The commander of a strike group led by the British aircraft carrier Queen Elizabeth on Tuesday described their visit to Japan as the "cornerstone" of their dispatch to the Indo-Pacific region.
The remark came as the Queen Elizabeth made its first port call in Japan on Saturday in a bid to showcase the robust ties between the two nations as Tokyo and London deepen their defense cooperation in response to China's military buildup and assertive territorial claims in the East and South China seas.
The deployment to Japan is "a demonstration of the U.K.'s commitment to investing in our partnership with Japan," Commodore Steve Moorhouse said in a virtual press conference.
Britain has been stepping up its role in the Indo-Pacific region, having said in its March defense and foreign policy review that it will be "deeply engaged" in the region.
The tilt is partly driven by Beijing's attempts to undermine the rule of law, democracy and human rights such as in Hong Kong, a former British colony.
As the strike group sailed through the South China Sea, Moorhouse said their vessels were "escorted, shadowed by Chinese units," referring to Chinese naval ships. But he added that China's naval activities were "safe and professional."
The Queen Elizabeth, commissioned in 2017, is Britain's largest aircraft carrier with state-of-the-art weaponry, capable of carrying up to 40 aircraft, including British and U.S. F-35B advanced fighter jets, according to the Royal Navy.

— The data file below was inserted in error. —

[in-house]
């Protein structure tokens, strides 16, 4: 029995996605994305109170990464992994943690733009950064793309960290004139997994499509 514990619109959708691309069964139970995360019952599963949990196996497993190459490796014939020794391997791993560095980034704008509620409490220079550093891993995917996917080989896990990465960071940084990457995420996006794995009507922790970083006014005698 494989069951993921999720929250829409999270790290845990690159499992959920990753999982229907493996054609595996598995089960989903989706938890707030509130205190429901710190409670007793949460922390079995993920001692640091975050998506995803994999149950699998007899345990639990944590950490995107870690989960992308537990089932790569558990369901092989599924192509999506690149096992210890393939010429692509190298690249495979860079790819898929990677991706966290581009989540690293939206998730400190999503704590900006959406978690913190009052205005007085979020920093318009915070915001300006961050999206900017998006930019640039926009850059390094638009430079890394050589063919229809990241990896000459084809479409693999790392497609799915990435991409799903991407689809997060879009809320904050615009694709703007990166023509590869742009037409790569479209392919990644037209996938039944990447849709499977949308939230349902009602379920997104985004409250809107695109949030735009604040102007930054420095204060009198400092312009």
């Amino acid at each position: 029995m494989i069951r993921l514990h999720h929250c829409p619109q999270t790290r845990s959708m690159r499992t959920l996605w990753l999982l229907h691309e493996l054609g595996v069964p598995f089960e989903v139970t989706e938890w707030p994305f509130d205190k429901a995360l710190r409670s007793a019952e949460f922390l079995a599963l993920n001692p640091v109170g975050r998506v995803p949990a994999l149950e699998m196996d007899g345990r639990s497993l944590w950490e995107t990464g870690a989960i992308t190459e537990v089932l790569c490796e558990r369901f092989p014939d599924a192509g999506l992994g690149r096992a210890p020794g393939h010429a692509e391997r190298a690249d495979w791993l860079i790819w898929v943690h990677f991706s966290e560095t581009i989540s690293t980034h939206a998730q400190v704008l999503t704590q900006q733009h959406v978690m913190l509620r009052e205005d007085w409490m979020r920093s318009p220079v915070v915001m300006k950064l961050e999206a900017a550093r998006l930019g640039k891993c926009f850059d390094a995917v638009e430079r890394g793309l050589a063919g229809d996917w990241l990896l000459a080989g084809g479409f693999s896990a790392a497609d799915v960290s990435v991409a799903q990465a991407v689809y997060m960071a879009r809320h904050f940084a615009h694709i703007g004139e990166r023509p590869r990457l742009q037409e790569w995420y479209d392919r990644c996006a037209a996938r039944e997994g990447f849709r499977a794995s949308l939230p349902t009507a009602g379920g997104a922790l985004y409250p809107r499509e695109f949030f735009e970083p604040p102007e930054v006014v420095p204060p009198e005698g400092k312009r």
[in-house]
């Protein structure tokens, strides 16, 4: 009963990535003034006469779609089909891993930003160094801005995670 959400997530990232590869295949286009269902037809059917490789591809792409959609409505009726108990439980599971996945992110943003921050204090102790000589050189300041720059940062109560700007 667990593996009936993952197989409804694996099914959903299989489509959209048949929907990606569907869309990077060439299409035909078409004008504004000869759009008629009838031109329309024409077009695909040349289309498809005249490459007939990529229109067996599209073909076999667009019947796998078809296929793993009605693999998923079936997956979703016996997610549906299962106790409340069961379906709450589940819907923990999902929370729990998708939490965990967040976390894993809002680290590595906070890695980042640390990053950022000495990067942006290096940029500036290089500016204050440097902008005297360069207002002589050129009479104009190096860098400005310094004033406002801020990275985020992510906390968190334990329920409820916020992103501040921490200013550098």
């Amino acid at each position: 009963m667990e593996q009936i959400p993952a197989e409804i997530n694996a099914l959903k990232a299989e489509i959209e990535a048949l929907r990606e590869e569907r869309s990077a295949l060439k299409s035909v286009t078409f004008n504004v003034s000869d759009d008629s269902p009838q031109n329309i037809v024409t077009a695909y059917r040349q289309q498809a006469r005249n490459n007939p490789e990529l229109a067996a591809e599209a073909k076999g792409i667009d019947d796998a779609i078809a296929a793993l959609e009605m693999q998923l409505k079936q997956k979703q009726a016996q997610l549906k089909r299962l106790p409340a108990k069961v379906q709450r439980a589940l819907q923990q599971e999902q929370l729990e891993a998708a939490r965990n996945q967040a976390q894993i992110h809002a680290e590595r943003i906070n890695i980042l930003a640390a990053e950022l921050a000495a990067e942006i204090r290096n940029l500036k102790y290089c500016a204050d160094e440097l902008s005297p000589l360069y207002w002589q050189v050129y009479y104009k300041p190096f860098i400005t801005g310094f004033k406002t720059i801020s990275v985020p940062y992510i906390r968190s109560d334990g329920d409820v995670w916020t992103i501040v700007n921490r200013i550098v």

Since August, the strike group, joined by a Dutch frigate and a U.S. destroyer, has been conducting a series of joint exercises with the Japanese Self-Defense Forces, in a veiled counter to China's rising assertiveness in the region.
Julia Longbottom, the British ambassador to Japan, who joined the press conference, expressed hope that their countries will make "reciprocal arrangements," referring to a bilateral pact aimed at facilitating joint exercises between their troops.
"This will allow us to pursue increasingly complex and meaningful U.K.-Japan cooperation to contribute to peace and stability in the Indo-Pacific and beyond," she said.
The Queen Elizabeth, which left Britain in May and arrived at the weekend at the U.S. Navy base in Yokusuka, southwest of Tokyo, is scheduled to depart later this week.